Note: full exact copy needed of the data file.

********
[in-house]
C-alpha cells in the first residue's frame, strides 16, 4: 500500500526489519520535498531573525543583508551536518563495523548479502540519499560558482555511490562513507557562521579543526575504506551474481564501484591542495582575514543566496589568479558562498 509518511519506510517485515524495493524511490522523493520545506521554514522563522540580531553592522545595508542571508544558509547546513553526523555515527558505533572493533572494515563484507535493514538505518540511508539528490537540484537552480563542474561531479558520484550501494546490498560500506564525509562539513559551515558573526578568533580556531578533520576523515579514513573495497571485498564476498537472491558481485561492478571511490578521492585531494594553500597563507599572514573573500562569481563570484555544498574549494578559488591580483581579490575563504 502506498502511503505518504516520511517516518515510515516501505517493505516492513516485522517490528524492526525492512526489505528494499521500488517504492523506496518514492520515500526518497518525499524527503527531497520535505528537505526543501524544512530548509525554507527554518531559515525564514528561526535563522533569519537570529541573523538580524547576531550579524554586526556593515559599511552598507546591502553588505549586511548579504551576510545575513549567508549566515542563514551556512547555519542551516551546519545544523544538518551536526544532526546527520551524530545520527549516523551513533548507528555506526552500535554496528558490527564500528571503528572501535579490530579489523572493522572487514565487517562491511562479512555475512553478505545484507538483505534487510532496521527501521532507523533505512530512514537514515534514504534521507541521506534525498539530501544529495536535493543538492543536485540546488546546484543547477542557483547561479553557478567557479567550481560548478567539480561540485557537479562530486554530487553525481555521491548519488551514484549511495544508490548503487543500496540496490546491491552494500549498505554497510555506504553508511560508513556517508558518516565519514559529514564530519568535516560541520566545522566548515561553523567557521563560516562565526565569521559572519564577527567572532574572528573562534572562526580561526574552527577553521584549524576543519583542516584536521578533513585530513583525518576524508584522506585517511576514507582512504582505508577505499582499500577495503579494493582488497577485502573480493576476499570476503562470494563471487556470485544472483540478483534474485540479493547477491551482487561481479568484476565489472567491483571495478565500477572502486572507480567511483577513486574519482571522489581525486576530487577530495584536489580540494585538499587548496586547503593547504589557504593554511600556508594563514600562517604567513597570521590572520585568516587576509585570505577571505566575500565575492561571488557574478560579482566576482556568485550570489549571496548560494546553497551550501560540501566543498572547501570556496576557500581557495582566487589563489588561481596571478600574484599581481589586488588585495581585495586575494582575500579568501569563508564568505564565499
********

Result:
[in-house]
C-alpha cells in the first residue's frame, strides 16, 4: 500500500526489519520535498531573525543583508551536518563495523548479502540519499560558482555511490562513507557562521579543526575504506551474481564501484591542495582575514543566496589568479558562498 509518511519506510517485515524495493524511490522523493520545506521554514522563522540580531553592522545595508542571508544558509547546513553526523555515527558505533572493533572494515563484507535493514538505518540511508539528490537540484537552480563542474561531479558520484550501494546490498560500506564525509562539513559551515558573526578568533580556531578533520576523515579514513573495497571485498564476498537472491558481485561492478571511490578521492585531494594553500597563507599572514573573500562569481563570484555544498574549494578559488591580483581579490575563504 502506498502511503505518504516520511517516518515510515516501505517493505516492513516485522517490528524492526525492512526489505528494499521500488517504492523506496518514492520515500526518497518525499524527503527531497520535505528537505526543501524544512530548509525554507527554518531559515525564514528561526535563522533569519537570529541573523538580524547576531550579524554586526556593515559599511552598507546591502553588505549586511548579504551576510545575513549567508549566515542563514551556512547555519542551516551546519545544523544538518551536526544532526546527520551524530545520527549516523551513533548507528555506526552500535554496528558490527564500528571503528572501535579490530579489523572493522572487514565487517562491511562479512555475512553478505545484507538483505534487510532496521527501521532507523533505512530512514537514515534514504534521507541521506534525498539530501544529495536535493543538492543536485540546488546546484543547477542557483547561479553557478567557479567550481560548478567539480561540485557537479562530486554530487553525481555521491548519488551514484549511495544508490548503487543500496540496490546491491552494500549498505554497510555506504553508511560508513556517508558518516565519514559529514564530519568535516560541520566545522566548515561553523567557521563560516562565526565569521559572519564577527567572532574572528573562534572562526580561526574552527577553521584549524576543519583542516584536521578533513585530513583525518576524508584522506585517511576514507582512504582505508577505499582499500577495503579494493582488497577485502573480493576476499570476503562470494563471487556470485544472483540478483534474485540479493547477491551482487561481479568484476565489472567491483571495478565500477572502486572507480567511483577513486574519482571522489581525486576530487577530495584536489580540494585538499587548496586547503593547504589557504593554511600556508594563514600562517604567513597570521590572520585568516587576509585570505577571505566575500565575492561571488557574478560579482566576482556568485550570489549571496548560494546553497551550501560540501566543498572547501570556496576557500581557495582566487589563489588561481596571478600574484599581481589586488588585495581585495586575494582575500579568501569563508564568505564565499